Sunderland and South Tyneside health chiefs defend Path to Excellence hospital plans as they are referred to Government

Health bosses have defended controversial hospital reforms following criticism from councillors.

By The Newsroom
Tuesday, 1st May 2018, 3:55 pm
Updated Tuesday, 1st May 2018, 3:56 pm

The Clinical Commissioning Groups (CCGs) for Sunderland and South Tyneside hit back after their Path to Excellence plans for how stroke, children’s and maternity care are provided at Sunderland Royal and South Tyneside District hospitals were referred to the government.

The South Tyneside and Sunderland Joint Health Overview and Scrutiny Committee voted this week (Monday, April 30) to take their concerns directly to Health Secretary Jeremy Hunt.

Matt Brown, NHS South Tyneside Clinical Commissioning Group, director of operations said: “We fully believe that these changes are absolutely in the best interests of local health services, however we recognise the right of the joint health overview and scrutiny committee to refer these decisions to the secretary of state for health.

“We’ve been clear from the start that these changes have been about taking steps to protect services that are vulnerable because of a severe shortage of skilled medical and nursing staff.”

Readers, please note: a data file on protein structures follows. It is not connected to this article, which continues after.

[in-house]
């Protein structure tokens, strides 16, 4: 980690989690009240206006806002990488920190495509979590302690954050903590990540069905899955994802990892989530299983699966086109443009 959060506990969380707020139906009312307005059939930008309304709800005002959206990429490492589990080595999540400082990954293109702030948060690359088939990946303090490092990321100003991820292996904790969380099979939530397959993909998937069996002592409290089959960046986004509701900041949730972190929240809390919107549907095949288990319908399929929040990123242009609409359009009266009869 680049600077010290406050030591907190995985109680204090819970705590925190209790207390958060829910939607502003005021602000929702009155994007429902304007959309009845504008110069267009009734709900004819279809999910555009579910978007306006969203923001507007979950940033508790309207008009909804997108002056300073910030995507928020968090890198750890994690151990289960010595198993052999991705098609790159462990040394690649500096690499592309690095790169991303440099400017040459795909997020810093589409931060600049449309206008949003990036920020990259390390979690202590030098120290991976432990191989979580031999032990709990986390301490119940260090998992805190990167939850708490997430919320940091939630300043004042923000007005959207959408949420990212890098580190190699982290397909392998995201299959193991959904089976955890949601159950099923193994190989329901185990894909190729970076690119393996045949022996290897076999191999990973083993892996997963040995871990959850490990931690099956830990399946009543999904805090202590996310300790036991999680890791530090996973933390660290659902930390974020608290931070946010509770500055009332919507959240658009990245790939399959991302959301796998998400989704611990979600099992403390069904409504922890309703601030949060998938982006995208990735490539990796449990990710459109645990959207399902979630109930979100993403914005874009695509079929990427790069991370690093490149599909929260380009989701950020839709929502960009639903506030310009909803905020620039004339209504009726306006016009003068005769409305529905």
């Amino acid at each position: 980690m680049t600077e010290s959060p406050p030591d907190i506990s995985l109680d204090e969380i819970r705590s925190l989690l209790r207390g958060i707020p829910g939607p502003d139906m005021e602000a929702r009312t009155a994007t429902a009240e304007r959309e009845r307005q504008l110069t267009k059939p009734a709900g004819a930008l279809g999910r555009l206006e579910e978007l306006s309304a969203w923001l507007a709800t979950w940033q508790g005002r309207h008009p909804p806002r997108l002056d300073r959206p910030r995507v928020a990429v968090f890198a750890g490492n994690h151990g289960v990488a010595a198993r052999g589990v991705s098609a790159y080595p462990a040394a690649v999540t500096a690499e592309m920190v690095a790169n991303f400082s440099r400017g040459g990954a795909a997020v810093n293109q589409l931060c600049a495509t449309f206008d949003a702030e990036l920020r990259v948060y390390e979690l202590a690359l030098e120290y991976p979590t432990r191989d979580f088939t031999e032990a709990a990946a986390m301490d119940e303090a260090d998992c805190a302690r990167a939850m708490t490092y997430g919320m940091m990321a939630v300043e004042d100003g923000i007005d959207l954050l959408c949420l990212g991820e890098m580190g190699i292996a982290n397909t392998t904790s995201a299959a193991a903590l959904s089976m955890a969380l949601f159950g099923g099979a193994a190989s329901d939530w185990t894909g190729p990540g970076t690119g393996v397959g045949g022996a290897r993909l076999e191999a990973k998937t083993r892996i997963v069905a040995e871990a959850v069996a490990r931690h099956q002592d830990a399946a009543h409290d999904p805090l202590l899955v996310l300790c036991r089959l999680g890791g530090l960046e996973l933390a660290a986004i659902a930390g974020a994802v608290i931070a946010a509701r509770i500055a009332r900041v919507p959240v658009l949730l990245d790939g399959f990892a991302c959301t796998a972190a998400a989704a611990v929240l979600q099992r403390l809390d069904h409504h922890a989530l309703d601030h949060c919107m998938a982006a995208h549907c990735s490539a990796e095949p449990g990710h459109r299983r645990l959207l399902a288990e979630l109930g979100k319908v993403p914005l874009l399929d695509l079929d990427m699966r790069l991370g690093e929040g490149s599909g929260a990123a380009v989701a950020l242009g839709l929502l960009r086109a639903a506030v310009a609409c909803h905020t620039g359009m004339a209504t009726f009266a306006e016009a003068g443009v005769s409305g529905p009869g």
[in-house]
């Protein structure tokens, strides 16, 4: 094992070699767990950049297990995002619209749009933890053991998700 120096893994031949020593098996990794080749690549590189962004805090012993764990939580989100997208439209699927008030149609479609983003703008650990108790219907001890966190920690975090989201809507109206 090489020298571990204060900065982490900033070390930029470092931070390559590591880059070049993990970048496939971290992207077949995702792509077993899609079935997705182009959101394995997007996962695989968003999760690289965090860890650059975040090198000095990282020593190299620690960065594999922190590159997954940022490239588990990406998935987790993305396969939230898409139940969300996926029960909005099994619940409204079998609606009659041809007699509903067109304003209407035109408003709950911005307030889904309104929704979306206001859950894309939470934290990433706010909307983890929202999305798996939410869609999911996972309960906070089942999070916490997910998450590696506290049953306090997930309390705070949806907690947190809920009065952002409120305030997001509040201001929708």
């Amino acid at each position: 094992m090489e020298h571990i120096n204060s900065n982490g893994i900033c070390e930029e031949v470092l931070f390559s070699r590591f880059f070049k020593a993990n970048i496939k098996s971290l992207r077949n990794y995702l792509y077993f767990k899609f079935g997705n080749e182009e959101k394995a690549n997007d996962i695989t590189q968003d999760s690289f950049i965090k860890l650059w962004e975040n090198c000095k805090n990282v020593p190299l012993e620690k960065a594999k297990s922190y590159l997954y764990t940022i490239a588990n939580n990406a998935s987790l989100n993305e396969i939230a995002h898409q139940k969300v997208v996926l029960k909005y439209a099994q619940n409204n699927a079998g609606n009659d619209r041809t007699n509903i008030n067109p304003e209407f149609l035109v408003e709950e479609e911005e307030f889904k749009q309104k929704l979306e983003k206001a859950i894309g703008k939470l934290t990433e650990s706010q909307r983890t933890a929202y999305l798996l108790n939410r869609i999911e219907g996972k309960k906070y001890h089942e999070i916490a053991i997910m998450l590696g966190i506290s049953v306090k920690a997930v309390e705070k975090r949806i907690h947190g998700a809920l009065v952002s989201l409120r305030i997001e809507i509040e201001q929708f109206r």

Councillors have repeatedly raised concerns over the safety of sick children, whether Sunderland Royal Hospital could cope with the increase in patients, the long-term viability of South Tyneside District Hospital and patient transport.

If approved, the Path to Excellence plans could see a range of stroke, children’s and maternity care services moved to Sunderland.

This would include:

Emergency paediatric care phased out at South Tyneside in favour of a ‘nurse-led paediatric minor injury or illness service’ available 8am-8pm. A 24-hour emergency service would be available at Sunderland.

A midwife-led delivery service at South Tyneside for ‘low risk births’ with a consultant-led maternity unit at Sunderland.

A single community midwife team for Sunderland and South Tyneside for antenatal and postnatal care.

All inpatient stroke services for Sunderland and South Tyneside to be based at Sunderland Royal Hospital

The committee had been particularly critical about the CCGs’ handling of its concerns, something the CCGs apologised for in its written response to the panel.

However, while they said they were ‘disappointed’ to have lost the support of councillors, the health chiefs also said they stood by their original points.

Mr Brown added: “We are confident that our consultation process was open and transparent, and the decisions about each of the services made for the right reasons based on clear clinical evidence.

“We look forward to an early response and resolution to the referral, we know that staff in these services have said they would like to get on with the changes and end the uncertainty.

“It’s important now that we can prepare to make these much needed changes to ensure that are services are fit for the future and offer the best care possible care for the local people we serve.”

James Harrison , Local Democracy Reporting Service